What is your sangha like?

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What is your sangha like?

Postby nosaJ » Sun Jan 09, 2011 4:45 am

Greetings all,


The Sangha that I attend is home for a lot of local Buddhist. Some Zen, some Pure Land, Vipassana, and a Mindfulness group. During the Vipassana gatherings, the evening starts with a 40 minute meditation, an open forum for those that would like to share, announcements of the Sangha then a break. Those that would like to stay can stay for a reading or an audio Dhamma talk, depending on the night. Then the floor is open to discuss the reading and or talk. Is this similar to the Sangha you attend or have attended? How is the mood of those that attend? Has it been your experience that the conversation derails quickly or do people stay on topic?

On another topic while I am here....

I would like to set-up a home altar. After looking at a lot of the Buddhist retail fronts, I am no further along in knowing which Buddha statue is associated with the practice of Vipassana.Theravada tradition. If anyone has some insight on this I would be appreciative.

Cheers.

J
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Re: What is your sangha like?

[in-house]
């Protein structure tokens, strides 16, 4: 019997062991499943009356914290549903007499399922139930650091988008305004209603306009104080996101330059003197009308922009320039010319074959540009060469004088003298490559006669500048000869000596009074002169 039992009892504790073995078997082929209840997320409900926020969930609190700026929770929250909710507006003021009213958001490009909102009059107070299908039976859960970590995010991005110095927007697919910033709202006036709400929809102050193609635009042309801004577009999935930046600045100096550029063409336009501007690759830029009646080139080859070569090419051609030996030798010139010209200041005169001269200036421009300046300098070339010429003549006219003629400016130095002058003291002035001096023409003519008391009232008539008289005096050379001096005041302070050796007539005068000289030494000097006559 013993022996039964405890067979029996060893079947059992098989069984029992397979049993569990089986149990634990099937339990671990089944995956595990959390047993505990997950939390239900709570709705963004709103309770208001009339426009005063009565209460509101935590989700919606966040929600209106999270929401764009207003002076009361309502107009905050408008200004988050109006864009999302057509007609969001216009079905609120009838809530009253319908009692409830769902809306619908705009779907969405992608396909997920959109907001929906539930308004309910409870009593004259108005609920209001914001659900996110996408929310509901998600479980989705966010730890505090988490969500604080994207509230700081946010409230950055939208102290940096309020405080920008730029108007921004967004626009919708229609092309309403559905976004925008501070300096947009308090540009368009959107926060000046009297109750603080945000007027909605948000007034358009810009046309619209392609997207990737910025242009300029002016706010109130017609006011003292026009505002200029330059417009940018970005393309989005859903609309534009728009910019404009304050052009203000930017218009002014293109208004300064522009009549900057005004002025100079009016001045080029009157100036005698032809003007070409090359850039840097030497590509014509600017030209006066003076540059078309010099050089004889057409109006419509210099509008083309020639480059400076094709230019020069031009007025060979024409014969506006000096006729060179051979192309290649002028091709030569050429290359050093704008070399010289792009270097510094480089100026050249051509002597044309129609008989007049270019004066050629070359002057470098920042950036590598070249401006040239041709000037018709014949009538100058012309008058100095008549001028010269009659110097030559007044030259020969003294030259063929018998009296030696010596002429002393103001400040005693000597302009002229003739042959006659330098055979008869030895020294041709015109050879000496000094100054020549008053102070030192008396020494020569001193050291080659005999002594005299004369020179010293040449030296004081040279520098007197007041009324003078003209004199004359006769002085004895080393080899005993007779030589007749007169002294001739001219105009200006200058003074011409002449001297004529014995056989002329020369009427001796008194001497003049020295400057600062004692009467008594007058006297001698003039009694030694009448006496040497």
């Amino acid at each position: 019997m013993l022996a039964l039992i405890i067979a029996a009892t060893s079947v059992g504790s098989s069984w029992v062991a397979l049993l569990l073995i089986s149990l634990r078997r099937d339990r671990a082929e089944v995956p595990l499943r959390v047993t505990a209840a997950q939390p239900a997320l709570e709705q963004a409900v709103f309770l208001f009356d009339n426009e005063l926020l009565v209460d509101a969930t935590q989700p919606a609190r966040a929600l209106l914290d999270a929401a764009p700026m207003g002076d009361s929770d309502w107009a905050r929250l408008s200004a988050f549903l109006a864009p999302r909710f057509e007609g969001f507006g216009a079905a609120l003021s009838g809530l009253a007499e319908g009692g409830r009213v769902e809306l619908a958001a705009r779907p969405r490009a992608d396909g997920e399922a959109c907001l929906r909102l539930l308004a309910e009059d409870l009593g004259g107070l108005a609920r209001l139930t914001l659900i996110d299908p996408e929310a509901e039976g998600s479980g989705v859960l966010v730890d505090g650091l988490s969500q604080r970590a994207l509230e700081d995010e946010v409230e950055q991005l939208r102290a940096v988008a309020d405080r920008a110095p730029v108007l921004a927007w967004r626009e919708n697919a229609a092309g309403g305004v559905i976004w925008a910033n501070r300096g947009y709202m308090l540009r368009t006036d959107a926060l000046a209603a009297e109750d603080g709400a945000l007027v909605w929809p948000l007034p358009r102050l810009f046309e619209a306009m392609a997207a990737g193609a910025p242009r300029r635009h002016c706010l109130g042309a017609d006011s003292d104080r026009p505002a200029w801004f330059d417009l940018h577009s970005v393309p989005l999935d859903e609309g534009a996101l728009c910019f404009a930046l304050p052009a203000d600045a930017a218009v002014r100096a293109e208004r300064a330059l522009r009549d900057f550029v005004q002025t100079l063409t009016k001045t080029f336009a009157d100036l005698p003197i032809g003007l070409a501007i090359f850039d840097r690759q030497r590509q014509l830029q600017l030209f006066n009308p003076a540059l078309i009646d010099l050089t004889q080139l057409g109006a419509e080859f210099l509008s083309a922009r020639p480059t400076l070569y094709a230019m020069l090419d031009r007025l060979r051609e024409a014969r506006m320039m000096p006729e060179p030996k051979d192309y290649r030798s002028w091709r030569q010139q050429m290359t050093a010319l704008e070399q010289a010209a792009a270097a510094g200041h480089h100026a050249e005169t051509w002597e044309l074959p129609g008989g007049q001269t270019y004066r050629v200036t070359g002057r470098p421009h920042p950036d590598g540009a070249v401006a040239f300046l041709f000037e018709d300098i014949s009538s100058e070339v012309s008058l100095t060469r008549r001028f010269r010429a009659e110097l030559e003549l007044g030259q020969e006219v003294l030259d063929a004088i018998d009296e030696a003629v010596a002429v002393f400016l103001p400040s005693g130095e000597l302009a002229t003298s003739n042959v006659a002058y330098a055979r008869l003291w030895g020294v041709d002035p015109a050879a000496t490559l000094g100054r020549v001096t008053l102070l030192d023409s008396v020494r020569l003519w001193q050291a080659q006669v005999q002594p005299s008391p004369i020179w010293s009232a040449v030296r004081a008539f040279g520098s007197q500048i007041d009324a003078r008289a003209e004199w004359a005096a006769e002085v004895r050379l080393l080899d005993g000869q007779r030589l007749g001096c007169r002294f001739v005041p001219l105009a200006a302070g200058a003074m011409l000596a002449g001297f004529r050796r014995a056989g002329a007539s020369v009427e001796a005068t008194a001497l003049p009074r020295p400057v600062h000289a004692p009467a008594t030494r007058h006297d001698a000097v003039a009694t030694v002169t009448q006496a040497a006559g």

Postby Ron-The-Elder » Mon Jan 10, 2011 5:53 pm

Our local meditation group here in NH is pretty much as described, however we have our Dhamma discussions between meditation sessions. Usually there is socializing after the second meditation period, where new people or those interested in particular topics have an opportunity to ask questions or request resources.

If you have an opportunity, my suggestion would be to get online and check out a few other meetings and or sanghas in the surrounds, even out of state when you can, just to gather ideas to bring back to your group.

Hope this helps.

_/\_Ron
What Makes an Elder? :
A head of gray hairs doesn't mean one's an elder. Advanced in years, one's called an old fool.
But one in whom there is truth, restraint, rectitude, gentleness,self-control, he's called an elder, his impurities disgorged, enlightened.
-Dhammpada, 19, translated by Thanissaro Bhikkhu.
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Re: What is your sangha like?

Postby kirk5a » Mon Jan 10, 2011 6:55 pm